PS4 | XBOX ONE | PC — Release Date: TBA
The team at Three Headed Boy is pretty big on the Fallout series (in particular Fallout 3). Needless to say, we were pretty excited when we found out that Fallout 4 would be a thing and would be similar in style and tone to Fallout 3.
Find out what we know about the game, what we love about the Fallout series, and what we would like to see in Fallout 4.
What we know about Fallout 4
While there is very little information known about Fallout 4 at this time, we expect to learn more at E3 2015 in a couple of weeks. In the meantime, we have compiled what we have learned from sites like CinemaBlend and Silicon Angle.
1. Fallout 4 takes place in Boston
As someone who lives very close to Boston, I was surprised that I did not put two and two together while watching the trailer. The new Fallout will take place in Boston, a city that you could argue is even more patriotic than our nation’s capital (the setting of Fallout 3).
The trailer for the game, shown below and originally featured on Gamespot, features moments like a zeppelin flying over Paul Revere’s statue and even a look at Faneuil Hall:
… and I missed all of it the first time through (-1,000 Boston pride points for Dan).
The setting proves that the Fallout series can build bigger and more colorful environments, most likely due to the enhanced horsepower of the Xbox One and PS4.
What the trailer also proves is..
2. The game looks an awful lot like Fallout 3
I cannot speculate on the full game for obvious reasons. What I can say is that Fallout 4 looked an awful lot like Fallout 3. Despite people freaking out over what they feel to be terrible graphics (this is the first trailer people), I wanted to spend more time explaining the similarities in feel and aesthetic.
The whole trailer felt like a nostalgia trip for fans of Fallout 3. Gone were the colors and locations of Fallout: New Vegas and back were the desolate locales popularized by Washington D.C. in Fallout 3. The aesthetic was so similar, on first watch I thought the location was exactly the same.
One of the locations featured was a defunct battleship that might have well as been Rivet City. Any shot of the wasteland felt like a retread of Fallout 3 or at least serious deja vu.
Dogmeat or something like it walked past a crib and over to a vault dweller in a vault suit similar to the one in Fallout 3.
3. Galaxy News Radio will be in Fallout 4
The most exciting nostalgia trip of the Fallout 4 trailer was the reveal of music similar to that of Fallout 3.
As a music lover, I have often discussed music as one of the most important elements in games. Games like Katamari Damacy, The Legend of Zelda, and Fallout 3 would not be nearly as special if not for the emotional connection stored within the game soundtrack.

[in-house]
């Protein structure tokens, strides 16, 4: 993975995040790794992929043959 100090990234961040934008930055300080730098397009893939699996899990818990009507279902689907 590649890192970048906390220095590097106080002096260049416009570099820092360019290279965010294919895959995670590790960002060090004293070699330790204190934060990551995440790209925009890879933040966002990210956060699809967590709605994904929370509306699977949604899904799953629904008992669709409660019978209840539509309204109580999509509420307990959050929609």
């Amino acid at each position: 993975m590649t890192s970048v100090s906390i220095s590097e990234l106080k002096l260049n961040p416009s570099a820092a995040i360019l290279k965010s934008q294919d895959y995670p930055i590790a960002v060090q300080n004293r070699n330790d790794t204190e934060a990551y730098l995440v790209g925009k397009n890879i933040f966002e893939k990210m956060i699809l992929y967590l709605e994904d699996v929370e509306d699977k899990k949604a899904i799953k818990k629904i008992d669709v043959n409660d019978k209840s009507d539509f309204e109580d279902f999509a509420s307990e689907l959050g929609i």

Fallout 3 had Galaxy News Radio, a radio station broadcast by the mysterious Three Dog, a DJ who spoke against the government of the apocalyptic world and played the best in music from the 1920’s. Going through spooky warehouses filled with ghouls would not have been the same without the likes of Roy Brown or Billie Holiday playing through the speakers. Listening to the music today takes me back to times spent exploring the wasteland.
Along with the music in the trailer, the voice actor of Three Dog was confirmed as saying that he would be returning for future Fallout games as a radio personality. It was also moderately confirmed that there wasn’t enough great music in Fallout 3 and that there would be multiple radio stations in Fallout 4.
Feeling nostalgic? I figured you were, so here is a Galaxy News Radio playlist:
4. The player character is still a blank slate.
In a move that will probably not infuriate players, your character will indeed be a blank slate like in most other western RPGs and definitely like in past Fallout games.
There is fear that the origin story will be TOO similar to Fallout 3. But I think that players should be excited to control the fate and potential of their own character.
5. Fallout 4 WILL NOT be released on Playstation 3 or Xbox 360
Like the above, this really should not be a shocking discovery. The reason we mention it is because a lot of folks are looking for this information.
The new platforms will have been out for years at the time this game is most likely released.
Fallout 4: What we want
We have not been strangers to the Fallout series, particularly Fallout 3. In fact, Patrick and I named it among our absolute favorite games of the last generation.
Fallout 3 was wonderful because it felt like a more focused version of the western RPG. There was enough to see an do, without a lot of the fluff that plagues open world games.
Were there fewer side-quests and fewer optional places to go? Yes. But that is okay, because what was there was fantastic. I still love and can remember almost every side-quest in the game. Main story levels did not take a backseat, and were equally memorable.
But there is always room to improve. Here is what I would love to see in Fallout 4: